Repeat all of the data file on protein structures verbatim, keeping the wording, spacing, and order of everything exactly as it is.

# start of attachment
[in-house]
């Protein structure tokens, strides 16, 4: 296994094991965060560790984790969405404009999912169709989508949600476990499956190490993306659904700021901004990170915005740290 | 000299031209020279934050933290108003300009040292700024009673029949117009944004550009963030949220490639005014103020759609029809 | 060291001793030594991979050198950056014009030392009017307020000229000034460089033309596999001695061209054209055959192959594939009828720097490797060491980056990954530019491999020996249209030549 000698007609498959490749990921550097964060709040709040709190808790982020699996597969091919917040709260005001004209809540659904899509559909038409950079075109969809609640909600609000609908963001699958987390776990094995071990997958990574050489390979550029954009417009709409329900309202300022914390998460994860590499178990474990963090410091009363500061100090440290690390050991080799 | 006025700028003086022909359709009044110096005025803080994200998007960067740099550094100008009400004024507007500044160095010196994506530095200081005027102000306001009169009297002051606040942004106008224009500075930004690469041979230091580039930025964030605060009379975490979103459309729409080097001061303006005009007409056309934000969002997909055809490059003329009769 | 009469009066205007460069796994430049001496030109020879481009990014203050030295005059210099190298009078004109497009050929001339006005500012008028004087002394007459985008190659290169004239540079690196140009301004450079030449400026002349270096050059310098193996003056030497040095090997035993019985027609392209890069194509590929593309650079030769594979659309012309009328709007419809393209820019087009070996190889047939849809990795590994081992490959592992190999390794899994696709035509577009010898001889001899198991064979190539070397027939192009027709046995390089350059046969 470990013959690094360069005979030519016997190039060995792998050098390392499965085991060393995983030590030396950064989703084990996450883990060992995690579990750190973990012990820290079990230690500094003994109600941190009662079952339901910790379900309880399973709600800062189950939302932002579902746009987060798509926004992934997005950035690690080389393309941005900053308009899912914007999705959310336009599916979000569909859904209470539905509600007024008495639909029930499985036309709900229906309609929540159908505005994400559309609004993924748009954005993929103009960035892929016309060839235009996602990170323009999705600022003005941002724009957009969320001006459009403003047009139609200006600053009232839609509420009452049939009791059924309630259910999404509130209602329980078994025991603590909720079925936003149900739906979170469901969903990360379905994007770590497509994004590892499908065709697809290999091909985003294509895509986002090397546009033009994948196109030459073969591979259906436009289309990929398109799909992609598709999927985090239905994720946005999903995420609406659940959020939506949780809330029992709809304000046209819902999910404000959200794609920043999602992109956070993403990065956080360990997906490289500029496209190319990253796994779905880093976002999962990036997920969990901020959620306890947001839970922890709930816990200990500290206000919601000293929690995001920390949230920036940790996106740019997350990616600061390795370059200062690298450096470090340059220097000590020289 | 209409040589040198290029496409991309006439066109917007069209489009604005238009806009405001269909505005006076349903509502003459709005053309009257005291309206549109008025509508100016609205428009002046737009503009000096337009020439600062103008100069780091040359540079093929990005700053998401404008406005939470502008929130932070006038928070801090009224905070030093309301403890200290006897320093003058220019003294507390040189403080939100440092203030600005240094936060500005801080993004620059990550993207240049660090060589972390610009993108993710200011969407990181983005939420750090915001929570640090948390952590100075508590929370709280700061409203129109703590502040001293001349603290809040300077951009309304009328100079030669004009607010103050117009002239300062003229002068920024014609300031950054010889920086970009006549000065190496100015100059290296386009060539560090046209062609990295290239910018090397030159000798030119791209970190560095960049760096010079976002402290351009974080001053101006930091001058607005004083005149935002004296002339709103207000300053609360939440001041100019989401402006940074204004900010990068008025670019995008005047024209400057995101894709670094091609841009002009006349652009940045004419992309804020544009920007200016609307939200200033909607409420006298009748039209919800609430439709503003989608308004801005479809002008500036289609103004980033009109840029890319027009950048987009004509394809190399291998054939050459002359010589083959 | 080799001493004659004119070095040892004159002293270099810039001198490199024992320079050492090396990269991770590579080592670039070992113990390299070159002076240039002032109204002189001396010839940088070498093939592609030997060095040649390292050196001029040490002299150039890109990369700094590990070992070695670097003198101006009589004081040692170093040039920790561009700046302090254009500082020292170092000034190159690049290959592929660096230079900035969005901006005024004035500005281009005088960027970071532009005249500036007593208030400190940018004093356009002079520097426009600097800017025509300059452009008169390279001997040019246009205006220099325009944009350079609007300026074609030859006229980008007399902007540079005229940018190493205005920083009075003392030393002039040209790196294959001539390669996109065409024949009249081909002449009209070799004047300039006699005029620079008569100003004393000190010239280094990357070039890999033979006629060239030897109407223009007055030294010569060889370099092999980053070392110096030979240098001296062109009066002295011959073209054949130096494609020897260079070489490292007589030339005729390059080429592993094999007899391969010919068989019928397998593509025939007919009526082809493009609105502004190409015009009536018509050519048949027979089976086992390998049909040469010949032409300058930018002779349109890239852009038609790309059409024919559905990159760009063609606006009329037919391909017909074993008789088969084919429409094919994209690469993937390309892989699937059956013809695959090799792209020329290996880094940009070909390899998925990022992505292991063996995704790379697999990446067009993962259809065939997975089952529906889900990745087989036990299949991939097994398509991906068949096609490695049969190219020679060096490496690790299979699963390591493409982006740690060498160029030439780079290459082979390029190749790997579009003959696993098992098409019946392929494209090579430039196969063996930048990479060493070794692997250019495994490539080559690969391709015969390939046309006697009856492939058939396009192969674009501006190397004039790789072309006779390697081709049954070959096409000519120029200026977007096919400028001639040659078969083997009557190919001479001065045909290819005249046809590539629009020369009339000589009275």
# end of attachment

[in-house]
């Protein structure tokens, strides 16, 4: 296994094991965060560790984790969405404009999912169709989508949600476990499956190490993306659904700021901004990170915005740290 | 000299031209020279934050933290108003300009040292700024009673029949117009944004550009963030949220490639005014103020759609029809 | 060291001793030594991979050198950056014009030392009017307020000229000034460089033309596999001695061209054209055959192959594939009828720097490797060491980056990954530019491999020996249209030549 000698007609498959490749990921550097964060709040709040709190808790982020699996597969091919917040709260005001004209809540659904899509559909038409950079075109969809609640909600609000609908963001699958987390776990094995071990997958990574050489390979550029954009417009709409329900309202300022914390998460994860590499178990474990963090410091009363500061100090440290690390050991080799 | 006025700028003086022909359709009044110096005025803080994200998007960067740099550094100008009400004024507007500044160095010196994506530095200081005027102000306001009169009297002051606040942004106008224009500075930004690469041979230091580039930025964030605060009379975490979103459309729409080097001061303006005009007409056309934000969002997909055809490059003329009769 | 009469009066205007460069796994430049001496030109020879481009990014203050030295005059210099190298009078004109497009050929001339006005500012008028004087002394007459985008190659290169004239540079690196140009301004450079030449400026002349270096050059310098193996003056030497040095090997035993019985027609392209890069194509590929593309650079030769594979659309012309009328709007419809393209820019087009070996190889047939849809990795590994081992490959592992190999390794899994696709035509577009010898001889001899198991064979190539070397027939192009027709046995390089350059046969 470990013959690094360069005979030519016997190039060995792998050098390392499965085991060393995983030590030396950064989703084990996450883990060992995690579990750190973990012990820290079990230690500094003994109600941190009662079952339901910790379900309880399973709600800062189950939302932002579902746009987060798509926004992934997005950035690690080389393309941005900053308009899912914007999705959310336009599916979000569909859904209470539905509600007024008495639909029930499985036309709900229906309609929540159908505005994400559309609004993924748009954005993929103009960035892929016309060839235009996602990170323009999705600022003005941002724009957009969320001006459009403003047009139609200006600053009232839609509420009452049939009791059924309630259910999404509130209602329980078994025991603590909720079925936003149900739906979170469901969903990360379905994007770590497509994004590892499908065709697809290999091909985003294509895509986002090397546009033009994948196109030459073969591979259906436009289309990929398109799909992609598709999927985090239905994720946005999903995420609406659940959020939506949780809330029992709809304000046209819902999910404000959200794609920043999602992109956070993403990065956080360990997906490289500029496209190319990253796994779905880093976002999962990036997920969990901020959620306890947001839970922890709930816990200990500290206000919601000293929690995001920390949230920036940790996106740019997350990616600061390795370059200062690298450096470090340059220097000590020289 | 209409040589040198290029496409991309006439066109917007069209489009604005238009806009405001269909505005006076349903509502003459709005053309009257005291309206549109008025509508100016609205428009002046737009503009000096337009020439600062103008100069780091040359540079093929990005700053998401404008406005939470502008929130932070006038928070801090009224905070030093309301403890200290006897320093003058220019003294507390040189403080939100440092203030600005240094936060500005801080993004620059990550993207240049660090060589972390610009993108993710200011969407990181983005939420750090915001929570640090948390952590100075508590929370709280700061409203129109703590502040001293001349603290809040300077951009309304009328100079030669004009607010103050117009002239300062003229002068920024014609300031950054010889920086970009006549000065190496100015100059290296386009060539560090046209062609990295290239910018090397030159000798030119791209970190560095960049760096010079976002402290351009974080001053101006930091001058607005004083005149935002004296002339709103207000300053609360939440001041100019989401402006940074204004900010990068008025670019995008005047024209400057995101894709670094091609841009002009006349652009940045004419992309804020544009920007200016609307939200200033909607409420006298009748039209919800609430439709503003989608308004801005479809002008500036289609103004980033009109840029890319027009950048987009004509394809190399291998054939050459002359010589083959 | 080799001493004659004119070095040892004159002293270099810039001198490199024992320079050492090396990269991770590579080592670039070992113990390299070159002076240039002032109204002189001396010839940088070498093939592609030997060095040649390292050196001029040490002299150039890109990369700094590990070992070695670097003198101006009589004081040692170093040039920790561009700046302090254009500082020292170092000034190159690049290959592929660096230079900035969005901006005024004035500005281009005088960027970071532009005249500036007593208030400190940018004093356009002079520097426009600097800017025509300059452009008169390279001997040019246009205006220099325009944009350079609007300026074609030859006229980008007399902007540079005229940018190493205005920083009075003392030393002039040209790196294959001539390669996109065409024949009249081909002449009209070799004047300039006699005029620079008569100003004393000190010239280094990357070039890999033979006629060239030897109407223009007055030294010569060889370099092999980053070392110096030979240098001296062109009066002295011959073209054949130096494609020897260079070489490292007589030339005729390059080429592993094999007899391969010919068989019928397998593509025939007919009526082809493009609105502004190409015009009536018509050519048949027979089976086992390998049909040469010949032409300058930018002779349109890239852009038609790309059409024919559905990159760009063609606006009329037919391909017909074993008789088969084919429409094919994209690469993937390309892989699937059956013809695959090799792209020329290996880094940009070909390899998925990022992505292991063996995704790379697999990446067009993962259809065939997975089952529906889900990745087989036990299949991939097994398509991906068949096609490695049969190219020679060096490496690790299979699963390591493409982006740690060498160029030439780079290459082979390029190749790997579009003959696993098992098409019946392929494209090579430039196969063996930048990479060493070794692997250019495994490539080559690969391709015969390939046309006697009856492939058939396009192969674009501006190397004039790789072309006779390697081709049954070959096409000519120029200026977007096919400028001639040659078969083997009557190919001479001065045909290819005249046809590539629009020369009339000589009275």